Sobriety checkpoints and mandatory drug testing of student athletes and railroad workers are among the legal precedents justifying the U.S. government’s now-defunct and court-approved secret e-mail metadata dragnet surveillance program, according to documents the authorities released late Monday.
The thousands of pages of records the President Barack Obama administration unveiled include the nation’s first opinion from a secret tribunal authorizing the government to obtain data from the “to” “from” “cc” and “bcc” fields of all e-mail “to thwart terrorist attacks.”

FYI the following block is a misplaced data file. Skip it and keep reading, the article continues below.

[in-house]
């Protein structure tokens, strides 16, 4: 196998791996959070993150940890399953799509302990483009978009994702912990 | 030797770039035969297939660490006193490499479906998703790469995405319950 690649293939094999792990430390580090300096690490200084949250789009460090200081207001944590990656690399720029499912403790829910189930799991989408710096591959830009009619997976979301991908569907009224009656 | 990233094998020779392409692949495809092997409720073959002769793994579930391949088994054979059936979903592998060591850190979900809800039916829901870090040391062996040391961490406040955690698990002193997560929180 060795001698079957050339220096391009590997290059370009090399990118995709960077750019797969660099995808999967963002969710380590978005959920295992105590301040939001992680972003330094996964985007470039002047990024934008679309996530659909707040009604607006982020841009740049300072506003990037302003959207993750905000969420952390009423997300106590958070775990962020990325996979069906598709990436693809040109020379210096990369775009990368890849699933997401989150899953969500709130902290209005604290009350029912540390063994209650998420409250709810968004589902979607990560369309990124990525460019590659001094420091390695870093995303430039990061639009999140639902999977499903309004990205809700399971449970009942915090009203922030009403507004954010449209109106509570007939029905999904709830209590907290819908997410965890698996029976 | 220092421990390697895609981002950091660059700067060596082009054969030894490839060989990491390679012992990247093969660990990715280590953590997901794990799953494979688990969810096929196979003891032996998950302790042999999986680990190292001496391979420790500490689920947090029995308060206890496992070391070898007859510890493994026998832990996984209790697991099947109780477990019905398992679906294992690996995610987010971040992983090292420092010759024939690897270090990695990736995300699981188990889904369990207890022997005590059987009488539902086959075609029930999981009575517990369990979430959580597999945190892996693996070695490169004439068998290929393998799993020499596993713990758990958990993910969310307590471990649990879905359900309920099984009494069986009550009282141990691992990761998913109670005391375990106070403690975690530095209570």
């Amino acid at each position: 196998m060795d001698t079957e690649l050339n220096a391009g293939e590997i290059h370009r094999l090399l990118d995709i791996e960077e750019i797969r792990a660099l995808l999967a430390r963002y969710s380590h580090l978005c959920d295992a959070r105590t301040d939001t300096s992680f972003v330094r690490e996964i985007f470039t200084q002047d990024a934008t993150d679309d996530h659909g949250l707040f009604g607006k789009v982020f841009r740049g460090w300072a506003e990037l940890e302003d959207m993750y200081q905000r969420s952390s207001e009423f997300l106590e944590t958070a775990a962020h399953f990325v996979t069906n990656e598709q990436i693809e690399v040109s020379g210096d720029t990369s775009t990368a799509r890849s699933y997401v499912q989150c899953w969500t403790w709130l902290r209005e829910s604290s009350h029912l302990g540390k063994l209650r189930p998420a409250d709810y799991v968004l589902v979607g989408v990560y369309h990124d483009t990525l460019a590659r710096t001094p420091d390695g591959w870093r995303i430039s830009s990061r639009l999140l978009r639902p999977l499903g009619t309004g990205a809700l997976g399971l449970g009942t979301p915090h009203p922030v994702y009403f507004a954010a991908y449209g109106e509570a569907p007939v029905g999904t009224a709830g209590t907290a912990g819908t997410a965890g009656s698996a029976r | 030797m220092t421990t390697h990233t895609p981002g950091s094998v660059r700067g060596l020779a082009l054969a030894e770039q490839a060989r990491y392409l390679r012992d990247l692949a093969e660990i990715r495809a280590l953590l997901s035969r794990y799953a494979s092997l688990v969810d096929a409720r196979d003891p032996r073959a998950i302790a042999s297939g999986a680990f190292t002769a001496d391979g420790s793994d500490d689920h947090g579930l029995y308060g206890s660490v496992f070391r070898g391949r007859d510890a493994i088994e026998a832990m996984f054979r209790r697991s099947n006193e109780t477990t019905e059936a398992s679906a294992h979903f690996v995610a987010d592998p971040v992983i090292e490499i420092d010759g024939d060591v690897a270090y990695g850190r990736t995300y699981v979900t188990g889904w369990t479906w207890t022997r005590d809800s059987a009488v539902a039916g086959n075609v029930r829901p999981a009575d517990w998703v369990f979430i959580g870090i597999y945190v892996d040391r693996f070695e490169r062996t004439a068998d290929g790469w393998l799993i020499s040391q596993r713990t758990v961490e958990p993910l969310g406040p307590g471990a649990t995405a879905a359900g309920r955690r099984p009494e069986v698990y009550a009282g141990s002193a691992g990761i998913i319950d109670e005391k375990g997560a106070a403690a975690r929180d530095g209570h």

“This concern clearly involves national security interests beyond the normal need for law enforcement and is at least as compelling as other governmental interests that have been held to justify searches in the absence of individualized suspicion,” Judge Colleen Kollar-Kotelly, then the presiding judge of the Foreign Intelligence Surveillance Court, wrote in an opinion believed dated in 2004.
Source: Wired. Read full article. (link)